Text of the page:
Assistant U. S. Attorneys Benjamin J. Katz and Mark W. Pletcher (619) 546-9604 and (619) 546-9714
NEWS RELEASE SUMMARY – January 26, 2018
SAN DIEGO – Jimmy Collins and Ashley Collins, a married couple living in Cleveland, Tennessee were arraigned in federal court today on charges that they operated a health care fraud scheme that bilked TRICARE – the health care program that covers United States service members, retirees, and their dependents – out of more than $65 million in pharmacy reimbursement funds.
According to the indictment, Jimmy and Ashley Collins conspired with CFK, Inc., the owner of The Medicine Shoppe, a pharmacy based in Bountiful, Utah, to submit fraudulent claims for compounded medications mailed mainly to active duty Marines and Sailors based in the Southern District of California.
“San Diego is a military town. This indictment sends a message to those who seek to defraud the Department of Defense out of the dollars meant to care for our military members and their families: Fraudsters will be held accountable here,” said U.S. Attorney Adam L. Braverman.
“The theft of military health care dollars directly harms the U.S. Government and our warfighters and will not be tolerated,” said Michael Mentavlos, Special Agent in Charge, Southwest Field Office, Defense Criminal Investigative Service. “Today's indictment demonstrates that DCIS, in partnership with NCIS, IRS, and the FBI, will aggressively pursue those who seek to steal Department of Defense resources.”
“Fraud is criminal abuse of the system that siphons resources away from the American warfighter, said Todd Battaglia, Special Agent in Charge of the NCIS Field Office at Camp Pendleton. “NCIS will continue to work with our law enforcement partners to hold responsible those who would defraud our nation to line their own pockets.”
Compounded medications are specialty medications mixed by a pharmacist to meet the specific medical needs of an individual patient. Although compounded drugs are not approved by the Food and Drug Administration (FDA), they are properly prescribed when a physician determines that an FDA-approved medication does not meet the health needs of a particular patient, such as if a patient requires a particular dosage or application or is allergic to a dye or other ingredient.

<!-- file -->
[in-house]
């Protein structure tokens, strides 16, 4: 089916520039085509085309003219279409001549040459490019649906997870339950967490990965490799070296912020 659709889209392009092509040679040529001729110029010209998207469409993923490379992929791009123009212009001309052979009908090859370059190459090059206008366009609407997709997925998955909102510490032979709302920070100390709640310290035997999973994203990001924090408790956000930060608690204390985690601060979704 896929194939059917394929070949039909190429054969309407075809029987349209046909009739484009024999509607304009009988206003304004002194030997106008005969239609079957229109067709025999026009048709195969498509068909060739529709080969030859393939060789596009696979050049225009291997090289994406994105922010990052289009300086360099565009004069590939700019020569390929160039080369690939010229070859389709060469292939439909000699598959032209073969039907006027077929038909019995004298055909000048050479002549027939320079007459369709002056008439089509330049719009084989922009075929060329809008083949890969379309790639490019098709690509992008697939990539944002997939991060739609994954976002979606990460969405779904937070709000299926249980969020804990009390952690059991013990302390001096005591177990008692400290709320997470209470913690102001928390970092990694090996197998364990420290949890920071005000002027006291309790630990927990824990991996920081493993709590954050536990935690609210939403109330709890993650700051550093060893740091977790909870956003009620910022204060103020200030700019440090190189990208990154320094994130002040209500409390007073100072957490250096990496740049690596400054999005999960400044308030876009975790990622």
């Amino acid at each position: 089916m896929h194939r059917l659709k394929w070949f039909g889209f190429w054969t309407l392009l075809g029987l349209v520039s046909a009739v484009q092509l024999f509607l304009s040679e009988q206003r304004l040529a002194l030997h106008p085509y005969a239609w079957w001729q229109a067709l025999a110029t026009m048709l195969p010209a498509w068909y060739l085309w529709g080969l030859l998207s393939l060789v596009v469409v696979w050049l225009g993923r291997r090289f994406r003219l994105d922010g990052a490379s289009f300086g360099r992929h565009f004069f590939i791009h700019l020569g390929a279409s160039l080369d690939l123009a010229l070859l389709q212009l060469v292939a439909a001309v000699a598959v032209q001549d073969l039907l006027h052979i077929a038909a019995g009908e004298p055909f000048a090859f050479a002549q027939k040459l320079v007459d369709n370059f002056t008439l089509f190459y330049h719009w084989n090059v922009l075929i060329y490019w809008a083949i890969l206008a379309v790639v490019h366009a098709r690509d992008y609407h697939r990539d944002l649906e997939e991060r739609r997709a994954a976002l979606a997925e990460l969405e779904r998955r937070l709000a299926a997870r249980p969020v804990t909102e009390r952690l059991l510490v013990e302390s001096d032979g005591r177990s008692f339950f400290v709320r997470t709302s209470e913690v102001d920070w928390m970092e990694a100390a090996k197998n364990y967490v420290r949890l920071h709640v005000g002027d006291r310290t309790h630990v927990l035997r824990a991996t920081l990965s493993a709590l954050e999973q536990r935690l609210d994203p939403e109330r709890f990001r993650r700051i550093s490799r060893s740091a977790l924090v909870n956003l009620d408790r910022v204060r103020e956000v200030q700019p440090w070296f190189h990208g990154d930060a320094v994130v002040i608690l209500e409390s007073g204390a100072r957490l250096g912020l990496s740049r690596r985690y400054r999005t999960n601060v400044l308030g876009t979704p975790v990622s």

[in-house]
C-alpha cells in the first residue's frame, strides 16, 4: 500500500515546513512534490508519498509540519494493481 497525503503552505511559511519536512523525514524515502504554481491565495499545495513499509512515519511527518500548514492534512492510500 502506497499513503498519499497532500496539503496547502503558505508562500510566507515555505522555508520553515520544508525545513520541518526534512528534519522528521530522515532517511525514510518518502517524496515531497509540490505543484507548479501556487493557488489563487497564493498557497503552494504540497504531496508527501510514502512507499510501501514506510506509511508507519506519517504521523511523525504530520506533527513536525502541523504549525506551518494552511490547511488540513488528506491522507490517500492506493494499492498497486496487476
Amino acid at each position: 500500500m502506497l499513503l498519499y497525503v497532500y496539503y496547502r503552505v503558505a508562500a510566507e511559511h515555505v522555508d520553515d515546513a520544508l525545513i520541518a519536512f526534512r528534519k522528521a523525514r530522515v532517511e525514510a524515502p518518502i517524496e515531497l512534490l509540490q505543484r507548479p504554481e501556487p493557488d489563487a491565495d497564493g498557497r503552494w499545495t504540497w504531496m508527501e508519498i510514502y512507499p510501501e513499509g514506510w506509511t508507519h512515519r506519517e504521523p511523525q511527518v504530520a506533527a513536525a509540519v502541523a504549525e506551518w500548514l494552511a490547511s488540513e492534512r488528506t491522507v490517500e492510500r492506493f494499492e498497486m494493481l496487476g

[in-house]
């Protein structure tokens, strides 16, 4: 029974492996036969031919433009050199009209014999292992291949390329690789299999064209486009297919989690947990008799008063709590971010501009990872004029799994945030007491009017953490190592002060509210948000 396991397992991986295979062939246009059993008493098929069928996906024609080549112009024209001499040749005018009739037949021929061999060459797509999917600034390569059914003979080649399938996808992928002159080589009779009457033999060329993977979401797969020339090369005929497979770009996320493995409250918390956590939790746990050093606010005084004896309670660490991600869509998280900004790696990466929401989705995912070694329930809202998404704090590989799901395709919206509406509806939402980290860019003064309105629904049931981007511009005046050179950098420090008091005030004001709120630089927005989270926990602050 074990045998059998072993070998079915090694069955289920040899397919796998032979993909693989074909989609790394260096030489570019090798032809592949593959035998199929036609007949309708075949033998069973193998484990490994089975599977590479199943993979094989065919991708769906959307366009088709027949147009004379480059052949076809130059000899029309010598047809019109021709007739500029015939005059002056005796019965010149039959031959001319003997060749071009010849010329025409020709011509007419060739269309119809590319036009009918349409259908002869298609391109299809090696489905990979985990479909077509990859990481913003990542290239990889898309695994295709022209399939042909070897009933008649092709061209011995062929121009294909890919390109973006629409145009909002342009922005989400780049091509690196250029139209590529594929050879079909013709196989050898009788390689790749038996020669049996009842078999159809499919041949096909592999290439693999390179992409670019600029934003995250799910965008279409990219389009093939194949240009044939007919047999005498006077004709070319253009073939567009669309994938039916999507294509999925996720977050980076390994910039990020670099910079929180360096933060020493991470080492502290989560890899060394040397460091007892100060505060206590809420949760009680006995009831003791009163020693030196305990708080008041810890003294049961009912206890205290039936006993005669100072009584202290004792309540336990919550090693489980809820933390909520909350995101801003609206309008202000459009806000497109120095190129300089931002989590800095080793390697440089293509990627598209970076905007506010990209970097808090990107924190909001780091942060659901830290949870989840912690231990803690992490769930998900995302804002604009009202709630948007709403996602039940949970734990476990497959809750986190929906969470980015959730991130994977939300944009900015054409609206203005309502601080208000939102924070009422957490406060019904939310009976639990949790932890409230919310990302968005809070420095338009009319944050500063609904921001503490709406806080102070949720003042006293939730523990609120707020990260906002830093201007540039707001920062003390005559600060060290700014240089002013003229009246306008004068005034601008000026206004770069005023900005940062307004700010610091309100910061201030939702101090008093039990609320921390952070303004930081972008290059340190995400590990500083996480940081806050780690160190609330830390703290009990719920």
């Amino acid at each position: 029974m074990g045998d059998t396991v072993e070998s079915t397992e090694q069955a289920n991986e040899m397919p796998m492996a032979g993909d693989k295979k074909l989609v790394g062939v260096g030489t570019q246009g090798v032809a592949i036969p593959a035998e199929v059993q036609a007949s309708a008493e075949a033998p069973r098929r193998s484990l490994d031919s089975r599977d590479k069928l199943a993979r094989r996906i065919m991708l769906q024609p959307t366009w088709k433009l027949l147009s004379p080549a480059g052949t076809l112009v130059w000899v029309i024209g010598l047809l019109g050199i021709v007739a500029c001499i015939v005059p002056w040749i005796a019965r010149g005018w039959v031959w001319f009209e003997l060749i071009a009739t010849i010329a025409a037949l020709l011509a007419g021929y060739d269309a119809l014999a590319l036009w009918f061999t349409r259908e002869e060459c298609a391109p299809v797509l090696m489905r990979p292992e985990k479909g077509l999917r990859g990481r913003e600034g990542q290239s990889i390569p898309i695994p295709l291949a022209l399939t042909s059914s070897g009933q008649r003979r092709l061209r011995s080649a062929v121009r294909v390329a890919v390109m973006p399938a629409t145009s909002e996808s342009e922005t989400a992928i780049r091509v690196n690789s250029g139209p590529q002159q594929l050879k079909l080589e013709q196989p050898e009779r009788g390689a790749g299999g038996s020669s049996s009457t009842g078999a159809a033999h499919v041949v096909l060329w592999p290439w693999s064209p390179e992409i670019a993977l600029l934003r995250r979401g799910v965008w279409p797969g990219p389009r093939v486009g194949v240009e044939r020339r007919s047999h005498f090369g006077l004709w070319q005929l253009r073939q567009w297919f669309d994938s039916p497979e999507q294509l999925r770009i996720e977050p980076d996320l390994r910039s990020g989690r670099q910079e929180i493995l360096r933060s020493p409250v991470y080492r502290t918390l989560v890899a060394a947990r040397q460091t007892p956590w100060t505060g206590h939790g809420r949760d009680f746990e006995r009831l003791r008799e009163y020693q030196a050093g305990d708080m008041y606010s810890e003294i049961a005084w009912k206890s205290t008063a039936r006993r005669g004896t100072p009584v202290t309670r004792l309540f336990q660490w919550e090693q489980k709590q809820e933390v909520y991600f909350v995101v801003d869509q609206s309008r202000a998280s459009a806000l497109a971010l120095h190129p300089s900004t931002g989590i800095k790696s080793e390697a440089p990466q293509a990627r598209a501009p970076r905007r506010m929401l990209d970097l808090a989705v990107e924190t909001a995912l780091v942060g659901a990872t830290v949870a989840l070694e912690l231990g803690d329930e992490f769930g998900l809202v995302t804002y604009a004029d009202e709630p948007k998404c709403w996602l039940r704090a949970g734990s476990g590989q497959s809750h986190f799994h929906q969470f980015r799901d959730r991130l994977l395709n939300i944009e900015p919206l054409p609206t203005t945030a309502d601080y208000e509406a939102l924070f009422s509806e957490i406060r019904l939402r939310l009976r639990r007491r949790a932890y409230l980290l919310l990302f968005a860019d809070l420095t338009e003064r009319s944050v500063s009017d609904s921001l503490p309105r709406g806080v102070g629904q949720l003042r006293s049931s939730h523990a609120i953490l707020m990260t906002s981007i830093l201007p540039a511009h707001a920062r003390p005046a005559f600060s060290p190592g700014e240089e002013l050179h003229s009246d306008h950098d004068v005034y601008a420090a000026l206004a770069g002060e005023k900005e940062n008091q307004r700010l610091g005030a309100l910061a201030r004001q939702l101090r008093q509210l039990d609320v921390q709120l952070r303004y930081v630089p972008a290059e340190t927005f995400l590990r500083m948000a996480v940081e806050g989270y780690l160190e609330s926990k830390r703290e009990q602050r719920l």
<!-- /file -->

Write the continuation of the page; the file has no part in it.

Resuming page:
According to the indictment, between October 2014 and July 2015, Jimmy and Ashley Collins operated a network of recruiters working to induce TRICARE beneficiaries to obtain compounded medications, which cost an average of more than $14,500 per medication per month, from The Medicine Shoppe. To induce TRICARE beneficiaries to sign up to receive these compounded medications, recruiters working for the Collinses were told to inform potential beneficiaries that they would be paid to evaluate the medications as part of an ongoing medical study. In reality, no study was taking place, the indictment said.
Once a recruiter convinced a TRICARE beneficiary to sign up to receive the compounded medications, the straw beneficiary’s information was sent to Choice MD, a Tennessee medical clinic co-owned and operated by the Collinses. Doctors employed by the Collinses at Choice MD then wrote prescriptions for the TRICARE beneficiaries, despite never examining the patients in person. Once signed by the doctors, these prescriptions were not given to the straw beneficiaries, but sent directly to The Medicine Shoppe or related pharmacies, which filled the prescriptions and billed TRICARE at exorbitant prices.
Between December 2014 and May 9, 2015 – the day that TRICARE stopped reimbursing for compounded medications – doctors working for the Collinses authorized 4,442 prescriptions that were filled at The Medicine Shoppe. The Medicine Shoppe billed TRICARE $65,679,512 for these prescriptions.
The owners of The Medicine Shoppe then paid kickbacks to the Collinses based on the number of prescriptions referred by the Collinses recruiter network. Between February and July 2015, these kickback payments to the Collinses totaled at least $45.7 million dollars. The Collinses, in turn, paid kickbacks to the recruiters working as part of their network. Six of these kickback payments, including one for more than $1.4 million, form the basis for the six counts of Payment of Illegal Remuneration brought against Jimmy and Ashley Collins in the indictment.
The indictment also includes a lengthy list of forfeitable funds, property, and items purchased by the Collinses with the proceeds of the scheme. Included among these items is an 82-foot yacht, multiple luxury vehicles (including two Aston-Martins), dozens of pieces of farm equipment and tractor-trailer trucks, and three pieces of Tennessee real estate.
Jimmy and Ashley Collins were arraigned today in the Eastern District of Tennessee. Their next court appearance is on February 2, 2018 in San Diego, before Magistrate Judge William J. Gallo.
DEFENDANTS Case Number 18-cr-0432-JLS
Jimmy D. Collins Age: 53 Cleveland, TN
Ashley Collins Age: 31 Cleveland, TN
CFK, Inc. Utah based corporation
SUMMARY OF CHARGES
Conspiracy to Commit Health Care Fraud – Title 18, U.S.C § 1349
Maximum penalty: 10 years’ imprisonment and fine of higher of $250,000 or double loss amount
Illegal Payment of Remuneration – Title 42 U.S.C. § 1320(a)-7b(b)(2)
Maximum penalty (per count): 5 years’ imprisonment; $250,000 fine
Defense Criminal Investigative Service
Naval Criminal Investigative Service
IRS Criminal Investigation Division, Gulfport, MS
Federal Bureau of Investigation - Jackson, MS Field Office
*The charges and allegations contained in an indictment or complaint are merely accusations, and the defendants are considered innocent unless and until proven guilty.